Ceviche Yucateco: steamed organic shrimp and calamari tossed with lime, orange, habanero, avocado, jícama and cilantro

Seaside Cocktail of shrimp and lime-marinated cod

And continued with a Queso Fundido, an artisanal melted Jack cheese with garlicky roasted peppers, homemade chorizo sausage and oregano.

For the main course I had Pato al Pasilla, an adobo-marinated wood-grilled Gunthorp duck breast in spicy pasilla-shiitake mushoom sauce; served with queso añejo mashed potatoes and grilled green beans. Wow... this is not the Mexican food I was weaned on. This is some high brow, tasty eats. Susannah had an equally great dish, Pollo en Estofado Almendrado: green chile-marinated Gunthorp chicken in Oaxacan estofado (anchos, toasted almonds, roasted tomatoes, capers, olives, sweet spices) with great-big chicken tamalón and pickled jalapeño-watercress salad

Bayless made his way around the restaurant and it took some will-power not to ask for a signature on my menu.

We alse munched on Verduras en Escabeche: homemade pickled jalapeños with carrots and cauliflower- a Mexican version of the Italian anitipasto favorite-Giardiniera .

For dessert we shared a homemade ice cream sandwich- a sweet finish to a wonderful meal.

Just three days later, Rick and Deann Bayless' groundbreaking Mexican restaurant received the 2007 Outstanding Restaurant Award from the James Beard Foundation on Monday at ceremonies in New York.

Wednesday, May 02, 2007

Food Notes from the Windy City: Republic

A relative newcomer to the Chicago restaurant scene, I learned of this Pan-Asian gem, Republic, through my subscription to the e-zine Daily Candy. On a busy corner of Rush and Ontario, just a block from Michigan Ave, Republic seems a world apart. Dressed in hip new clothes, the space has an uber style. A lotus shaped ceiling tray sits above the busy bar. That's where I sat, with a perfect view of the scene and the Kung-Fu movies projected on the wall.

I started with some sake- Sato No Homare ( Pride of the Village) - this was a Junmai ginjo grade sake, not to be confused with the Dai ginjo cousin which is an upgrade- clearly sake has a language of its own.

After a bowl of edamame in sesame sauce, and a fresh bowl of tom kha ( a citrus coconut broth with straw mushrooms, tomatoes, cilantro and tofu), I opted for maki and one of the house specialties, a Tochigi roll, built with fresh tuna in a spicy sauce, covered in mango and avocado.

Food Notes fron the Windy City: BLACKBIRD

Day One Blackbird

Located in the West Loop, Paul Kahan's Blackbird has garnered deserved attention for almost 10 years. Several years ago, a second restaurant AVEC opened next door to similar praise. There is a new Chef de Cuisine at Blackbird, Mike Sheerin, who comes to the Chicago flock after three years as a sous chef in Wylie Dufresne's WD-50 in New York.

After a lovely 45 minute walk from the top of Michigan Ave’s Miracle Mile, I arrived ready for refreshment. I sat at the pristine white bar and took in the scene around me. It was bustling at 7 on a Tuesday night. After a Basil Hayden on the rocks, I plunged into a series of appetizers:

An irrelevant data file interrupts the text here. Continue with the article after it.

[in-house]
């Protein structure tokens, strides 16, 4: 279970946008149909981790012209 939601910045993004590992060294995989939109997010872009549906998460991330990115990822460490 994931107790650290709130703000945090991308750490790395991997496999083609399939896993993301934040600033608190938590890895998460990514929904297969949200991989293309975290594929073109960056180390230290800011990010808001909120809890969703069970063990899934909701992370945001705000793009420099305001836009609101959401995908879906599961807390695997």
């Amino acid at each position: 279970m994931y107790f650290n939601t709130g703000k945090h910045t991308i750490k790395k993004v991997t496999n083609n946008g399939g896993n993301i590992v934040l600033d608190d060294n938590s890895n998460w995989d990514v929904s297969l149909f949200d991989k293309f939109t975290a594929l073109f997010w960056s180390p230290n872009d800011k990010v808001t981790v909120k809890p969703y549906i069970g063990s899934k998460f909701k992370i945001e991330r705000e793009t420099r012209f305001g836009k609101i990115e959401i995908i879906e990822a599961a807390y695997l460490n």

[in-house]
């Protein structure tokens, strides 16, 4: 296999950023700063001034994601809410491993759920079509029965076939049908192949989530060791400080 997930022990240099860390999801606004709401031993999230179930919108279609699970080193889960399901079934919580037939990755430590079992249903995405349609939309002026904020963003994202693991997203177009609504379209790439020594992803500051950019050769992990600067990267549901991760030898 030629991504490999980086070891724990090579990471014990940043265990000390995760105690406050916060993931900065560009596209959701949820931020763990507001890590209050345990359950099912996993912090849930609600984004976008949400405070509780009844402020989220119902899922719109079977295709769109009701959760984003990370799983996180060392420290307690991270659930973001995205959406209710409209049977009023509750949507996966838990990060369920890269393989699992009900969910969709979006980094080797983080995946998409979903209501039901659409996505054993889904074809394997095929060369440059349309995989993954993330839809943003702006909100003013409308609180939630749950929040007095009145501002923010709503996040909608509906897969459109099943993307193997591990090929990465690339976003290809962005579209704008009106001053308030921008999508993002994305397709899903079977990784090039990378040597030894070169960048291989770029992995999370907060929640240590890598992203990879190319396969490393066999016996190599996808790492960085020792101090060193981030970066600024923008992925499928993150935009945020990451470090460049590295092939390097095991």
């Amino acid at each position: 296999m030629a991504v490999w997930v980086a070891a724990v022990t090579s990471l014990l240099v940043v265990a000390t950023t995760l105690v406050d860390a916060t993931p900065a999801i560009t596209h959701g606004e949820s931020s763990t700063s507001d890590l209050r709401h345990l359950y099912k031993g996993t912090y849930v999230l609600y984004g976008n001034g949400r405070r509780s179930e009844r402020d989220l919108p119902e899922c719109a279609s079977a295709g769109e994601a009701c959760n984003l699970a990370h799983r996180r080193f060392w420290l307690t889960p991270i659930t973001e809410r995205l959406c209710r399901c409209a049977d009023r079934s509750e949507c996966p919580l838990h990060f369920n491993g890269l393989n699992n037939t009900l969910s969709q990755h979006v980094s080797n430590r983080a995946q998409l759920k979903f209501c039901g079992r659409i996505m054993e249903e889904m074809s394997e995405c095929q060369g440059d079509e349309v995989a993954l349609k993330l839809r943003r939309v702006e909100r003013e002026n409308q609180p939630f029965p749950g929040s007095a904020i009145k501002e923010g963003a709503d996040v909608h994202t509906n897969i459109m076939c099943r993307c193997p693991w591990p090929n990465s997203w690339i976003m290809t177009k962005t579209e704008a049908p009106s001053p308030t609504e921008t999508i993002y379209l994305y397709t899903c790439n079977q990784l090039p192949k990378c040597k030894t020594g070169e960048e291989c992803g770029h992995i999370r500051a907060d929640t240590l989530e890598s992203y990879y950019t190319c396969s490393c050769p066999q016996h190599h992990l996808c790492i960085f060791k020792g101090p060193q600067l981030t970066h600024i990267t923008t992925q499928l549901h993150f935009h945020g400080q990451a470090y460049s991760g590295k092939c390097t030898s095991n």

I drank a nice . Chateau Morgues du Gres 2002 Costieres de Nimes Rose with my first several courses and then transitioned to a 2005 Ridge Zinfandel.

Amuse Bouche: Pickled white fish over a green pea puree

west coast mussel soup with white fish, saffron, garlic and basil

Plump juicy mussels, Yukon gold potatoe rounds, and chunks of white fish swam in a light broth laced with saffron and a chiffonade of basil.

braised octopus with fresh hummus, charred ramps, sesame brittle and chickpeas

This dish was good, but didn’t deliver exactly what was promised- instead of a traditional chick pea hummus, fresh green peas made for a “green dish” that jumped off the plate. The charred ramps and sesame brittle delivered a combination of spicy and sweet, crunchy and soft, The octopus wasn’t exactly braised- there was a triangular terrine of octopus surrounded by several small arms. The terrine was tasty but a bit gummy- held together by what was described as “meat glue.”

crispy confit of swan creek farm suckling pig with cavollo nero, shaved chiogga beets, horseradish and banylus vinegar

wow- this is is some haute pork bbq- the taste was so elemental and pure- hard to describe- shaved discs of beets topped the confit pig and crowned an incredible dish, The bed of cavallo nero was a slightly bitter and perfect companion to the sweet pork, made sweeter still by the banyuls vinegar

Meyer Lemon Mousse with white chocolate, fennel and citrus

A nice combination of flavors and textures, the plate was sprinkled with a surprise dusting of dried calamata olives.

Tuesday, May 01, 2007


I turned 40 last Thursday, and on Friday evening Susannah, my dear wife, surprised me with a dinner party for 16- an intimate gathering of some of our best friends. It was a magical night, a perfect combination of great food and drink, special friends, and some fairy dust in the air.....

This was the fantastic menu for the evening

Kir Royale
Wine Chanpagne

Assorted Italian Cheeses
Antipasto Platter wih roasted peppers, carciofi, olives, salami
Caprese Salad with buffalo mozzarella
White Pizza a ala 8 1/2

Green Salad
Country Bread
White Beans with Spinach and Garlic
Green Beans with Pesto
Onions with Balsamic Glaze
Roasted Asparagus
Polenta with Gorgonzola
Vegetable Lasagna
Buucatini all'amatriciana
Crown Roast of Pork

Cannoli Cake
Chocolate, Hazlenut, and Blood Orange Gelato